Prognostic Role of Prior Heart Failure Hospitalization Among Patients Hospitalized for Worsening Chronic Heart Failure

Circ Heart Fail. 2021 Apr;14(4):e007871. doi: 10.1161/CIRCHEARTFAILURE.120.007871. Epub 2021 Mar 29.

Abstract

Background: Hospitalization for heart failure (HF) is associated with increased risk of death among patients with chronic HF. The degree to which hospitalization for HF is a distinct biologic entity with independent prognostic value versus a marker of higher risk chronic HF patients is unclear.

Methods: After excluding patients with new-onset HF, the ASCEND-HF trial (Acute Study of Clinical Effectiveness of Nesiritide in Decompensated Heart Failure) included 4205 patients hospitalized for worsening chronic HF with reduced or preserved ejection fraction. The present analysis compared patients by presence or absence of prior HF hospitalization within 12 months and by timing of prior HF hospitalization relative to index hospitalization. Associations with 180-day all-cause mortality were assessed, including adjustment for 27 prespecified clinical factors.

Results: Overall, 2241 (53.3%) patients had a HF hospitalization within the prior 12 months and 1964 (46.7%) did not. Mortality rates at 180 days were 15.5% and 11.9%, respectively. In unadjusted analyses, prior HF hospitalization was associated with increased risk of 180-day mortality (HR, 1.35 [95% CI, 1.14-1.59]; P<0.01). After adjustment, the point estimate was attenuated and the association not statistically significant (HR, 1.18 [95% CI, 0.99-1.40]; P=0.064). Similarly, after adjustment, compared with patients without prior hospitalization, prior HF hospitalization was not associated with mortality, irrespective of timing (0-4 months: HR, 1.10 [95% CI, 0.87-1.39], P=0.41; 4-8 months: HR, 0.95 [95% CI, 0.70-1.27]; P=0.72; 8-12 months: HR, 1.06 [95% CI, 0.74-1.51], P=0.77; >12 months: HR, 0.81 [95% CI, 0.63-1.06], P=0.12).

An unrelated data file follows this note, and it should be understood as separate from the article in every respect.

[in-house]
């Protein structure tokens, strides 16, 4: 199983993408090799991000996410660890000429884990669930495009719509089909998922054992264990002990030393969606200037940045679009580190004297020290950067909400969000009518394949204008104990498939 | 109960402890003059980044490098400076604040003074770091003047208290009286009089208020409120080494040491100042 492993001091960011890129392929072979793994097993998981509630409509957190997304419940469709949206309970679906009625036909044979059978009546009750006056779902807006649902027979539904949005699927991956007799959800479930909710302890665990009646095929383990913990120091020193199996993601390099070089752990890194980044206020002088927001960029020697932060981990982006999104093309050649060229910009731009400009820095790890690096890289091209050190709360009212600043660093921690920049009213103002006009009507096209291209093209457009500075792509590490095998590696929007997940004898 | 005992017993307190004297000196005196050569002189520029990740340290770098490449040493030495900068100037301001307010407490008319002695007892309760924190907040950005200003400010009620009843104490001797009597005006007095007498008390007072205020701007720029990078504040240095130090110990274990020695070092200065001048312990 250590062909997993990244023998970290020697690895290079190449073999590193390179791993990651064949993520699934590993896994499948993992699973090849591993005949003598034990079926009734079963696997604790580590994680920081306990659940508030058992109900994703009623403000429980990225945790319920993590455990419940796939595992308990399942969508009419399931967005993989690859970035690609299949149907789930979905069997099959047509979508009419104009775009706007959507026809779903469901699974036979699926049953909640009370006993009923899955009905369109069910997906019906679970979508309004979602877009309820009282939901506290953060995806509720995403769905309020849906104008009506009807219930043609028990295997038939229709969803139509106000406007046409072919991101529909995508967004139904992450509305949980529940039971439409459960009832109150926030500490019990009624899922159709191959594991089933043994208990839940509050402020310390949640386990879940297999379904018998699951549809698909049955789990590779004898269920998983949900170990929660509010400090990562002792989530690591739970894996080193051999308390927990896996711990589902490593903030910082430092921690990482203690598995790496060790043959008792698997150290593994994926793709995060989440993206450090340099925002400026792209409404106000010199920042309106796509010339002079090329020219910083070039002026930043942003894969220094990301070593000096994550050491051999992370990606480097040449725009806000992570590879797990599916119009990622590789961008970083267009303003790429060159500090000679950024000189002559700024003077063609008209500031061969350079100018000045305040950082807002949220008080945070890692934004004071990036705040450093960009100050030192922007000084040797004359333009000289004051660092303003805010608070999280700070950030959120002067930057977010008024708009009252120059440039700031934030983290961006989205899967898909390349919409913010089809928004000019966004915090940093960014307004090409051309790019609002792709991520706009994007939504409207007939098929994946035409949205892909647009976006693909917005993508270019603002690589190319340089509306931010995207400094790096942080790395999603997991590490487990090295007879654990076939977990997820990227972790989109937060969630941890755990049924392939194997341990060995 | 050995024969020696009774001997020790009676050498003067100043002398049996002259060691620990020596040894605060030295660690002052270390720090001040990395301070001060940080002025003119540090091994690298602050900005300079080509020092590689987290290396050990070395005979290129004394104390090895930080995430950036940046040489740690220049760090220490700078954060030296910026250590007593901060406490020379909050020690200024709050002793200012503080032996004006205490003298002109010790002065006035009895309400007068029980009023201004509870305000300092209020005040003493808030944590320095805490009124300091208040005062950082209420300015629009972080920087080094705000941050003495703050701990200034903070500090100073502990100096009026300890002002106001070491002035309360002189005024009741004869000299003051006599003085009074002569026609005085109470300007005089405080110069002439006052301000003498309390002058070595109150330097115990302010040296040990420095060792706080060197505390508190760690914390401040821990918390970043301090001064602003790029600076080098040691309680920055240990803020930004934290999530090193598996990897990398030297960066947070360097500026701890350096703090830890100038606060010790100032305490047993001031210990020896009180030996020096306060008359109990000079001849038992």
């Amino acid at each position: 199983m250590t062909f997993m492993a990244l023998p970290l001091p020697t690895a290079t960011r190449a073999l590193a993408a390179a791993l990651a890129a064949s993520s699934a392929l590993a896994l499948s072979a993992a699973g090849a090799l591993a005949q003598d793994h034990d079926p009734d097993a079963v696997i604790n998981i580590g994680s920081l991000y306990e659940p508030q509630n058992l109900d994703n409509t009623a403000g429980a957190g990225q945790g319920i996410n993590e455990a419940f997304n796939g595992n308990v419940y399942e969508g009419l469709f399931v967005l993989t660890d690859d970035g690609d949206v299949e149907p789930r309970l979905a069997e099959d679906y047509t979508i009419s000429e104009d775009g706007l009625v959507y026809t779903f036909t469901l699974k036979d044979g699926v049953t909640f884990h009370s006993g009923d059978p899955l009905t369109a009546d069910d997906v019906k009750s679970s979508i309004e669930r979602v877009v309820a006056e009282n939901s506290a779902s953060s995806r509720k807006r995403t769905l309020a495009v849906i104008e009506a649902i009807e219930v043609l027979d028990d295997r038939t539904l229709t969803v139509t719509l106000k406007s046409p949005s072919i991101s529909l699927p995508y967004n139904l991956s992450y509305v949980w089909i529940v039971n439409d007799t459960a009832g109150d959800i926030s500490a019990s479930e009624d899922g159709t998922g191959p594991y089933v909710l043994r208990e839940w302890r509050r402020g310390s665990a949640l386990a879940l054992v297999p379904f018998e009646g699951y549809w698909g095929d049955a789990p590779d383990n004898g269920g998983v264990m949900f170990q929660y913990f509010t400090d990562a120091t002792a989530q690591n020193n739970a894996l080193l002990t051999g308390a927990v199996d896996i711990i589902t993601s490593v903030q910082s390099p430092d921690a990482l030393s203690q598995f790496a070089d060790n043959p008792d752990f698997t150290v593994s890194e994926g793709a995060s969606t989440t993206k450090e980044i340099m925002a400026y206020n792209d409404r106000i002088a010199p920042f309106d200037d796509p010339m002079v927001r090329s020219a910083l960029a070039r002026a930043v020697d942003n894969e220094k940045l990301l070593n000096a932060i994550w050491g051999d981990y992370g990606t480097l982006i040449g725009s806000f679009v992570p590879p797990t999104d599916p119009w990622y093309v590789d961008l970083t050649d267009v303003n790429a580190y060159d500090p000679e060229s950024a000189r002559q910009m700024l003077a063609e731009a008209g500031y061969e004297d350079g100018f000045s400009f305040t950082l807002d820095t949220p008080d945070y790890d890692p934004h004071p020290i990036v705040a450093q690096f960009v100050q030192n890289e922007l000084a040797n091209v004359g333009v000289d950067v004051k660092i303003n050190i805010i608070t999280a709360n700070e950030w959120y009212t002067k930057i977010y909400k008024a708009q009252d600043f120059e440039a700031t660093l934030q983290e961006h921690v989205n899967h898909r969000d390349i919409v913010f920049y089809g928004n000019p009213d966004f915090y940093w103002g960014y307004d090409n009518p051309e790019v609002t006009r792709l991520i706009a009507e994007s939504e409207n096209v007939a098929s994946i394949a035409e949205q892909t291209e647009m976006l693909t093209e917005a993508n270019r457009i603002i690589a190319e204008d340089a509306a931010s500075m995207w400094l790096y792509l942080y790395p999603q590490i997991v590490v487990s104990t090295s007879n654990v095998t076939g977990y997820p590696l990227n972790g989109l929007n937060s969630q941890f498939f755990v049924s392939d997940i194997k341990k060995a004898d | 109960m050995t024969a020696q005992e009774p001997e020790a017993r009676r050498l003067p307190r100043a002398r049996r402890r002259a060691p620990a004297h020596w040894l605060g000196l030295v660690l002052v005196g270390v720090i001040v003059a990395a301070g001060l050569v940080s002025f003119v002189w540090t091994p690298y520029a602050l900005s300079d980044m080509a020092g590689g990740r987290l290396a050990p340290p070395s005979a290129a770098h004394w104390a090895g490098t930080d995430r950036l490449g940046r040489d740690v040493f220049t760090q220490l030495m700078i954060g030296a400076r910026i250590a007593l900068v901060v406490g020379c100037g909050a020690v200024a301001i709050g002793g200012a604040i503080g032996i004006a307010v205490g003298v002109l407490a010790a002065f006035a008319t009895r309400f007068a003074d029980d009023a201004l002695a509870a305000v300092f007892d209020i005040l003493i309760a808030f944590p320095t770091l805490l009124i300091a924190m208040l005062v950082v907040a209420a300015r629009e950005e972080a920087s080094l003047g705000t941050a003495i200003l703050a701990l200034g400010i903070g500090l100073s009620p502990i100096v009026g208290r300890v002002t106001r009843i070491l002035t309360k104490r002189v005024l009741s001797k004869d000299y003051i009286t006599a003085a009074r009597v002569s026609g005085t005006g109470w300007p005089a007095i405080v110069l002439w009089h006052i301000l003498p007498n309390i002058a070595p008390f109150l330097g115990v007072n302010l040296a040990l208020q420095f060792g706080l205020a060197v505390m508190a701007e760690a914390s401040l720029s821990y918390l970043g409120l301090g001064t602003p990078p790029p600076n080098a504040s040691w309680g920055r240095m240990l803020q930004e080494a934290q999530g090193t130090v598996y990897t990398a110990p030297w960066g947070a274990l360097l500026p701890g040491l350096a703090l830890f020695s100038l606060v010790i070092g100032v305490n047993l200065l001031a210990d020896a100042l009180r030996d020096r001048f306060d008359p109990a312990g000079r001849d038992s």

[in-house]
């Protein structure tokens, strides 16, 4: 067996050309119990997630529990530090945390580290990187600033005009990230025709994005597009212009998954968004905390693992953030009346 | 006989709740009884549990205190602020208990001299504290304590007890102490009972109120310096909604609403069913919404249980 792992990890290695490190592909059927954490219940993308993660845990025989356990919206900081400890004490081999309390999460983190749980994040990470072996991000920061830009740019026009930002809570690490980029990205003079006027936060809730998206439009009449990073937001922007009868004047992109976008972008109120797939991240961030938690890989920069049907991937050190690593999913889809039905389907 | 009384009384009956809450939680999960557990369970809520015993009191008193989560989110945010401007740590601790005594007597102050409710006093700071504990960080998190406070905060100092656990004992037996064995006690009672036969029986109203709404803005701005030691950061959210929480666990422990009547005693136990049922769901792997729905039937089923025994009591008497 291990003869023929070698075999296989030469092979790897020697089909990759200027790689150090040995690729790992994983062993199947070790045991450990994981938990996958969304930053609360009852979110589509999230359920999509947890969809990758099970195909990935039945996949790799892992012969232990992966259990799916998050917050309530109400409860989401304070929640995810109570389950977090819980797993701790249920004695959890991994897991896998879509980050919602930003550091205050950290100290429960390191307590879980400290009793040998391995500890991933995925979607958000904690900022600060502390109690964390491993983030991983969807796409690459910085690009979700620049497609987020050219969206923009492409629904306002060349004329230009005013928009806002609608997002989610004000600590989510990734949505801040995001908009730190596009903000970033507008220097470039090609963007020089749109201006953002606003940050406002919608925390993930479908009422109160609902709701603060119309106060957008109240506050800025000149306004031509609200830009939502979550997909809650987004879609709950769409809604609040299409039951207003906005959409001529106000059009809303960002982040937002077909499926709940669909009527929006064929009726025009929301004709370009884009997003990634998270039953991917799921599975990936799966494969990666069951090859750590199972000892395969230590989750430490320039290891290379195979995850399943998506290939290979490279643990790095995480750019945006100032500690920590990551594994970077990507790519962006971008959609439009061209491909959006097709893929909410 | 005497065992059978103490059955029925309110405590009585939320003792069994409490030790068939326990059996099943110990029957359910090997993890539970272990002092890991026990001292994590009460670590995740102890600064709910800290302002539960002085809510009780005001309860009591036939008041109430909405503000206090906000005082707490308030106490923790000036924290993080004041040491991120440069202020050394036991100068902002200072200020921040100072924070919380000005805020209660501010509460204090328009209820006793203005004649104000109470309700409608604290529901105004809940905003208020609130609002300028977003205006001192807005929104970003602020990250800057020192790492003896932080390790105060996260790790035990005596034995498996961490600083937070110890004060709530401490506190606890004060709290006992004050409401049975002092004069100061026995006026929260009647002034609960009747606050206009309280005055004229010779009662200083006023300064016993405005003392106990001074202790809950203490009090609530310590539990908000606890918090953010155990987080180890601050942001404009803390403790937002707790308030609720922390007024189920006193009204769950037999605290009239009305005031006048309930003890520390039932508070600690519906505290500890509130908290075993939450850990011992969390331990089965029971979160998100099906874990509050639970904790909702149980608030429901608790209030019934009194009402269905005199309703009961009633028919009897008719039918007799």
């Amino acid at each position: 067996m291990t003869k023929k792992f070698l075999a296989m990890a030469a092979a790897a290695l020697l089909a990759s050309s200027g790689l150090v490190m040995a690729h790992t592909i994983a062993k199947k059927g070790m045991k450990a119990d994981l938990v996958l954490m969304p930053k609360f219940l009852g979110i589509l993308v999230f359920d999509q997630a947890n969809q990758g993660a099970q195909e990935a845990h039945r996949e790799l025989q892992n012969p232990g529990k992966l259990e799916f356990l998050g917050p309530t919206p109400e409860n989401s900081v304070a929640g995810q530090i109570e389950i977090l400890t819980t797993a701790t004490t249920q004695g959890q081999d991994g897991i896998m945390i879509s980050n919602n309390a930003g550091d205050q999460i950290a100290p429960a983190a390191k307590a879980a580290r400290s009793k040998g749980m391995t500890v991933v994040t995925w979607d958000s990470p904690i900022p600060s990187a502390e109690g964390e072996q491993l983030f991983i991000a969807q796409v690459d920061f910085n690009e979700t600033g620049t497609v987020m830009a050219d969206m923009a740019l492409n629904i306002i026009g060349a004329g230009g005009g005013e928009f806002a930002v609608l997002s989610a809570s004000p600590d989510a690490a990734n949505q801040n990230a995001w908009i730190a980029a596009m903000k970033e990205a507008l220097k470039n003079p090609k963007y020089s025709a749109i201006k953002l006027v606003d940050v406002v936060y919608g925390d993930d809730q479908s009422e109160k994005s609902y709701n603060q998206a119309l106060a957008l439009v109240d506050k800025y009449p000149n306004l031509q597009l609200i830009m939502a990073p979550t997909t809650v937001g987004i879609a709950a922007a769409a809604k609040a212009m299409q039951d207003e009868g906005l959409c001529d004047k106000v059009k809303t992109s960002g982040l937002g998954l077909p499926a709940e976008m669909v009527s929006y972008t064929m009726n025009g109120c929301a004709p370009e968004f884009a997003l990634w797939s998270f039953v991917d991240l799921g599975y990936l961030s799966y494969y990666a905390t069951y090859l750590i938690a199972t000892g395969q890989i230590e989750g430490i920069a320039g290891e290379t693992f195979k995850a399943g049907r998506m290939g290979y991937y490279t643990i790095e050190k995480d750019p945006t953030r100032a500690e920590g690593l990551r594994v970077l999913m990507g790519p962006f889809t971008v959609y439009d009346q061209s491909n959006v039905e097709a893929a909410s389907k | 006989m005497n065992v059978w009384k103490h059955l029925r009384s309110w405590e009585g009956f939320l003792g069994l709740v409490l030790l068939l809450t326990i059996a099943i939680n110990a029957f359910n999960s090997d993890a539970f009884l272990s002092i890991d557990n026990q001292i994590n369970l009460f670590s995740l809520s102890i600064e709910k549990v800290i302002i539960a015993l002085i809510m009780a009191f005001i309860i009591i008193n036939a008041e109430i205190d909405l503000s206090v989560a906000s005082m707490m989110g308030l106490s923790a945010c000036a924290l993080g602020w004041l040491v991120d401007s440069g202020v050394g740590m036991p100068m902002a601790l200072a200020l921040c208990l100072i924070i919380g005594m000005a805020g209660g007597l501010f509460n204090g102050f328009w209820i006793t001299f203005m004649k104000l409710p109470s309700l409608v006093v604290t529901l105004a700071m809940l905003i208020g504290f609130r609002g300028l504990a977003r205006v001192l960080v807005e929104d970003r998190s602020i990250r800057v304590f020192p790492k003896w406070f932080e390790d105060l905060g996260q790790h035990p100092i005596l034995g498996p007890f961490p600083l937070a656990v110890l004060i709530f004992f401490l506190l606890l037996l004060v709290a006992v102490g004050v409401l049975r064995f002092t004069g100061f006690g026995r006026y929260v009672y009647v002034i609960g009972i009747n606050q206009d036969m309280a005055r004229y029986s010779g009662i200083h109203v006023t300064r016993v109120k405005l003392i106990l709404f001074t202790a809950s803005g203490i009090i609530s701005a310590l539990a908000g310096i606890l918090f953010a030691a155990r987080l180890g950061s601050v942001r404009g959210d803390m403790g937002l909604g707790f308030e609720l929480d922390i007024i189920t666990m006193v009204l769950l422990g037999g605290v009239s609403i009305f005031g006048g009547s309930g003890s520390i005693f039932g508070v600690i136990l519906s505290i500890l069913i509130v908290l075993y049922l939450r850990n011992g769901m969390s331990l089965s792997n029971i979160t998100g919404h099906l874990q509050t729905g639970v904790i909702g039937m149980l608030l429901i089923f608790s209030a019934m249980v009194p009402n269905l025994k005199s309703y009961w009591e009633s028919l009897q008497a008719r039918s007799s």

Conclusions: In this cohort of patients hospitalized for worsening HF, prior HF hospitalization was not associated with 180-day mortality after comprehensively accounting for patient characteristics measured during the index patient visit. Clinical confounders measured at the point-of-care may explain previously observed associations between prior HF hospitalization and mortality, and these clinical factors may be a more direct means of predicting patient survival. Registration: URL: https://www.clinicaltrials.gov; Unique identifier: NCT00475852.

Keywords: heart failure; hospitalization; mortality; prognosis.

Associated data

  • ClinicalTrials.gov/NCT00475852